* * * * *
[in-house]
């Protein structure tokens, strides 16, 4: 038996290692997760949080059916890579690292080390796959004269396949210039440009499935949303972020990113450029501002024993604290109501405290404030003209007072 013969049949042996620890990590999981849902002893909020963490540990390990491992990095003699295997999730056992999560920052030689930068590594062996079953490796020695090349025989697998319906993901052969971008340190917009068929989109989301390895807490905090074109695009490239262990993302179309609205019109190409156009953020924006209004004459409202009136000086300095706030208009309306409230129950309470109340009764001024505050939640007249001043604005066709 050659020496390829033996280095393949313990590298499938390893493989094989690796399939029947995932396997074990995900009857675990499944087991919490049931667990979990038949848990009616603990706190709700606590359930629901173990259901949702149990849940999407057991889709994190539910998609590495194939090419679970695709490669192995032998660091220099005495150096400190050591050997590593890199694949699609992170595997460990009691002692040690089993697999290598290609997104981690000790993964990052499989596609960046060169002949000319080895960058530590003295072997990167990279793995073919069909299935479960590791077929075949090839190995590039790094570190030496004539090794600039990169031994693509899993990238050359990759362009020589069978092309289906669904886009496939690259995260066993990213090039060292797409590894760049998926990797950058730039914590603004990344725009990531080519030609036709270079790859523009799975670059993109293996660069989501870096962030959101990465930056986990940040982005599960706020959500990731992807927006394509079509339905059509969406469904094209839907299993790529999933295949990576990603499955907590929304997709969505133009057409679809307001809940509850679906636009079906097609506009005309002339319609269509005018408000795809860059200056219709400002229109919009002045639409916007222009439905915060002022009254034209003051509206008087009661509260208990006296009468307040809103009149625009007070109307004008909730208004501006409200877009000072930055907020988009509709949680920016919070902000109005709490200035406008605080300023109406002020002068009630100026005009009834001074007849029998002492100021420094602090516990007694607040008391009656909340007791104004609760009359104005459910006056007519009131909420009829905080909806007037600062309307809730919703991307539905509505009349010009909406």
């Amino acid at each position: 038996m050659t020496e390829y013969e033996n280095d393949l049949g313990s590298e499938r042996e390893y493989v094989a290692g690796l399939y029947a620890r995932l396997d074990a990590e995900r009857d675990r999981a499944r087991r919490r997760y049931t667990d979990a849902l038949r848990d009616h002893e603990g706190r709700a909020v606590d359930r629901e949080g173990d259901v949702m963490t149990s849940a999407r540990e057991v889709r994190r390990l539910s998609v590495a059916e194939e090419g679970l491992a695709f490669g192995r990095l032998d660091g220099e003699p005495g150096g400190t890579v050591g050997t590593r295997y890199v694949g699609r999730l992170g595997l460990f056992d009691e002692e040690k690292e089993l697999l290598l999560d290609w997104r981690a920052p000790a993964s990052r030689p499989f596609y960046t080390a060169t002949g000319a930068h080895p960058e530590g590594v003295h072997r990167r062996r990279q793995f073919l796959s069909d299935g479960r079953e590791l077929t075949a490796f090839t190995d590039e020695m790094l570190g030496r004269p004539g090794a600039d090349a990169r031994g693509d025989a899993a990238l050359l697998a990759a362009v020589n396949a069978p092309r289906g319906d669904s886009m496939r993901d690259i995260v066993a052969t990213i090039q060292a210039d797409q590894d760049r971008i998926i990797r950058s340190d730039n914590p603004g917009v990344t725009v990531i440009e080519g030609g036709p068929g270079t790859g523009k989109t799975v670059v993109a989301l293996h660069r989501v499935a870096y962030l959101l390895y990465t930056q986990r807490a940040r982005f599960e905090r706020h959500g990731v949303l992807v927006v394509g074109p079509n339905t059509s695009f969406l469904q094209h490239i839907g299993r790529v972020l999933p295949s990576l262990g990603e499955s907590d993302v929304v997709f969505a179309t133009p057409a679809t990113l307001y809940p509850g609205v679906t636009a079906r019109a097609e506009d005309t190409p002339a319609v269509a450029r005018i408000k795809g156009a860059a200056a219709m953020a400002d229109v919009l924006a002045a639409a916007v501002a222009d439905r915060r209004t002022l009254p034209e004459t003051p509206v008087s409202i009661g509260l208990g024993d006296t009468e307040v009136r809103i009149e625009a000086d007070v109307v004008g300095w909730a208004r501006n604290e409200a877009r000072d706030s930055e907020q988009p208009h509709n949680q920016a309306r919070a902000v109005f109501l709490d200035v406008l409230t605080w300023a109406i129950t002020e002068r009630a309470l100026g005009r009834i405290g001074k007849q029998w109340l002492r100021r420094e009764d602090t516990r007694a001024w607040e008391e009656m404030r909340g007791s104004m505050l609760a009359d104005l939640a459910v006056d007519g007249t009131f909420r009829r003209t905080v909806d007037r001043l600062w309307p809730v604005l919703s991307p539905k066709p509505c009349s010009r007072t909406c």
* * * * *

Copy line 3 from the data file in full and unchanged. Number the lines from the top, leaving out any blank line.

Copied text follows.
């Amino acid at each position: 038996m050659t020496e390829y013969e033996n280095d393949l049949g313990s590298e499938r042996e390893y493989v094989a290692g690796l399939y029947a620890r995932l396997d074990a990590e995900r009857d675990r999981a499944r087991r919490r997760y049931t667990d979990a849902l038949r848990d009616h002893e603990g706190r709700a909020v606590d359930r629901e949080g173990d259901v949702m963490t149990s849940a999407r540990e057991v889709r994190r390990l539910s998609v590495a059916e194939e090419g679970l491992a695709f490669g192995r990095l032998d660091g220099e003699p005495g150096g400190t890579v050591g050997t590593r295997y890199v694949g699609r999730l992170g595997l460990f056992d009691e002692e040690k690292e089993l697999l290598l999560d290609w997104r981690a920052p000790a993964s990052r030689p499989f596609y960046t080390a060169t002949g000319a930068h080895p960058e530590g590594v003295h072997r990167r062996r990279q793995f073919l796959s069909d299935g479960r079953e590791l077929t075949a490796f090839t190995d590039e020695m790094l570190g030496r004269p004539g090794a600039d090349a990169r031994g693509d025989a899993a990238l050359l697998a990759a362009v020589n396949a069978p092309r289906g319906d669904s886009m496939r993901d690259i995260v066993a052969t990213i090039q060292a210039d797409q590894d760049r971008i998926i990797r950058s340190d730039n914590p603004g917009v990344t725009v990531i440009e080519g030609g036709p068929g270079t790859g523009k989109t799975v670059v993109a989301l293996h660069r989501v499935a870096y962030l959101l390895y990465t930056q986990r807490a940040r982005f599960e905090r706020h959500g990731v949303l992807v927006v394509g074109p079509n339905t059509s695009f969406l469904q094209h490239i839907g299993r790529v972020l999933p295949s990576l262990g990603e499955s907590d993302v929304v997709f969505a179309t133009p057409a679809t990113l307001y809940p509850g609205v679906t636009a079906r019109a097609e506009d005309t190409p002339a319609v269509a450029r005018i408000k795809g156009a860059a200056a219709m953020a400002d229109v919009l924006a002045a639409a916007v501002a222009d439905r915060r209004t002022l009254p034209e004459t003051p509206v008087s409202i009661g509260l208990g024993d006296t009468e307040v009136r809103i009149e625009a000086d007070v109307v004008g300095w909730a208004r501006n604290e409200a877009r000072d706030s930055e907020q988009p208009h509709n949680q920016a309306r919070a902000v109005f109501l709490d200035v406008l409230t605080w300023a109406i129950t002020e002068r009630a309470l100026g005009r009834i405290g001074k007849q029998w109340l002492r100021r420094e009764d602090t516990r007694a001024w607040e008391e009656m404030r909340g007791s104004m505050l609760a009359d104005l939640a459910v006056d007519g007249t009131f909420r009829r003209t905080v909806d007037r001043l600062w309307p809730v604005l919703s991307p539905k066709p509505c009349s010009r007072t909406c």